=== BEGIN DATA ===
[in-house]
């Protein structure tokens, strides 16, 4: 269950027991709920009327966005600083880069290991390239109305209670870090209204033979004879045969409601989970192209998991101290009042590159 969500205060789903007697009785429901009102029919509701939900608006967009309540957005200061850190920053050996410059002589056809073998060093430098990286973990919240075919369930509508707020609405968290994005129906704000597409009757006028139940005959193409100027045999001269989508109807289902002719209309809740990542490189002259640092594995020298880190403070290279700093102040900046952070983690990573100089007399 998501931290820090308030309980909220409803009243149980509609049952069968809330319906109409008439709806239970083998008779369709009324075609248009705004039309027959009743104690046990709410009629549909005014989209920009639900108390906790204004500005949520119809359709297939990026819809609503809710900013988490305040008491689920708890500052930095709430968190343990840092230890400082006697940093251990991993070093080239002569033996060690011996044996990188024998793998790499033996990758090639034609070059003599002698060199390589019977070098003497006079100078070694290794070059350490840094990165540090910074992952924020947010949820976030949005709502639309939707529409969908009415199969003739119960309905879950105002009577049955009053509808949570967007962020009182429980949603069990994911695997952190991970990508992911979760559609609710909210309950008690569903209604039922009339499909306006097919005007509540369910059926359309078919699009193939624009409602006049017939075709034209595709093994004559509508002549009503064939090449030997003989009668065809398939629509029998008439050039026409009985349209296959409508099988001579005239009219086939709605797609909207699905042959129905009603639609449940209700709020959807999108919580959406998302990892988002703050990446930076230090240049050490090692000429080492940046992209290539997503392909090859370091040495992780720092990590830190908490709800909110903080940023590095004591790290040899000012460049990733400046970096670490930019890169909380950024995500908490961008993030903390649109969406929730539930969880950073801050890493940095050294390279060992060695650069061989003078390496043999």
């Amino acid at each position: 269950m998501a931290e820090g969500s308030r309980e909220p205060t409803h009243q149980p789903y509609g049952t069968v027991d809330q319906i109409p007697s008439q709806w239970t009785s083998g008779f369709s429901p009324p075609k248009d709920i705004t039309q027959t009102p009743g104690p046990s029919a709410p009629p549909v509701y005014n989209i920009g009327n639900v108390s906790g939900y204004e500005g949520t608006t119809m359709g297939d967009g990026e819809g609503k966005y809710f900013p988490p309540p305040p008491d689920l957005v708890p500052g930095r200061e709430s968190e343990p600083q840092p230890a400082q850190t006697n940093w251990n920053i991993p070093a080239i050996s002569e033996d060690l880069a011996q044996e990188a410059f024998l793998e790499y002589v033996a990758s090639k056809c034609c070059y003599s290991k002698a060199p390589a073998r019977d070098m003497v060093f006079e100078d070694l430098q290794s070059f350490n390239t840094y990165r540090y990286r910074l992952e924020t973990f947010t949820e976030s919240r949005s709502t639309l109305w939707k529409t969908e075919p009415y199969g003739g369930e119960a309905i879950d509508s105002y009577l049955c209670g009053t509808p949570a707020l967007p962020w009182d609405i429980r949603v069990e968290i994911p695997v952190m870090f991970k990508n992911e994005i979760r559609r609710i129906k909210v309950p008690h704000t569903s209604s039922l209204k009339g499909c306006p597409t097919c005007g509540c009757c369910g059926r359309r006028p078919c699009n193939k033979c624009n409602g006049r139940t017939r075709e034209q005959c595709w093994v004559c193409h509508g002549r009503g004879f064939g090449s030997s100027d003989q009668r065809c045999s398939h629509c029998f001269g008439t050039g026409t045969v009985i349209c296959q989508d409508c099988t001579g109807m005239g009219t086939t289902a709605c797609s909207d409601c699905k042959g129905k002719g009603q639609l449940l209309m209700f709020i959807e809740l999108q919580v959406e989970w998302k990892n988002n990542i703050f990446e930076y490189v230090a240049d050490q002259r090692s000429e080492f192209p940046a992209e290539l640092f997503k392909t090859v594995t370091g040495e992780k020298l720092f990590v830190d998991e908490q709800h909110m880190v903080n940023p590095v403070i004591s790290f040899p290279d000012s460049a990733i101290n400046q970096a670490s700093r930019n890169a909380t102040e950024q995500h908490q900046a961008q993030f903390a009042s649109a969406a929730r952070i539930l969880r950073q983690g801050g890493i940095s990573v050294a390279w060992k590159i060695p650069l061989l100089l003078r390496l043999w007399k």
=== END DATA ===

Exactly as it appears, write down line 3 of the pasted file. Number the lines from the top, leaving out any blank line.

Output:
């Amino acid at each position: 269950m998501a931290e820090g969500s308030r309980e909220p205060t409803h009243q149980p789903y509609g049952t069968v027991d809330q319906i109409p007697s008439q709806w239970t009785s083998g008779f369709s429901p009324p075609k248009d709920i705004t039309q027959t009102p009743g104690p046990s029919a709410p009629p549909v509701y005014n989209i920009g009327n639900v108390s906790g939900y204004e500005g949520t608006t119809m359709g297939d967009g990026e819809g609503k966005y809710f900013p988490p309540p305040p008491d689920l957005v708890p500052g930095r200061e709430s968190e343990p600083q840092p230890a400082q850190t006697n940093w251990n920053i991993p070093a080239i050996s002569e033996d060690l880069a011996q044996e990188a410059f024998l793998e790499y002589v033996a990758s090639k056809c034609c070059y003599s290991k002698a060199p390589a073998r019977d070098m003497v060093f006079e100078d070694l430098q290794s070059f350490n390239t840094y990165r540090y990286r910074l992952e924020t973990f947010t949820e976030s919240r949005s709502t639309l109305w939707k529409t969908e075919p009415y199969g003739g369930e119960a309905i879950d509508s105002y009577l049955c209670g009053t509808p949570a707020l967007p962020w009182d609405i429980r949603v069990e968290i994911p695997v952190m870090f991970k990508n992911e994005i979760r559609r609710i129906k909210v309950p008690h704000t569903s209604s039922l209204k009339g499909c306006p597409t097919c005007g509540c009757c369910g059926r359309r006028p078919c699009n193939k033979c624009n409602g006049r139940t017939r075709e034209q005959c595709w093994v004559c193409h509508g002549r009503g004879f064939g090449s030997s100027d003989q009668r065809c045999s398939h629509c029998f001269g008439t050039g026409t045969v009985i349209c296959q989508d409508c099988t001579g109807m005239g009219t086939t289902a709605c797609s909207d409601c699905k042959g129905k002719g009603q639609l449940l209309m209700f709020i959807e809740l999108q919580v959406e989970w998302k990892n988002n990542i703050f990446e930076y490189v230090a240049d050490q002259r090692s000429e080492f192209p940046a992209e290539l640092f997503k392909t090859v594995t370091g040495e992780k020298l720092f990590v830190d998991e908490q709800h909110m880190v903080n940023p590095v403070i004591s790290f040899p290279d000012s460049a990733i101290n400046q970096a670490s700093r930019n890169a909380t102040e950024q995500h908490q900046a961008q993030f903390a009042s649109a969406a929730r952070i539930l969880r950073q983690g801050g890493i940095s990573v050294a390279w060992k590159i060695p650069l061989l100089l003078r390496l043999w007399k």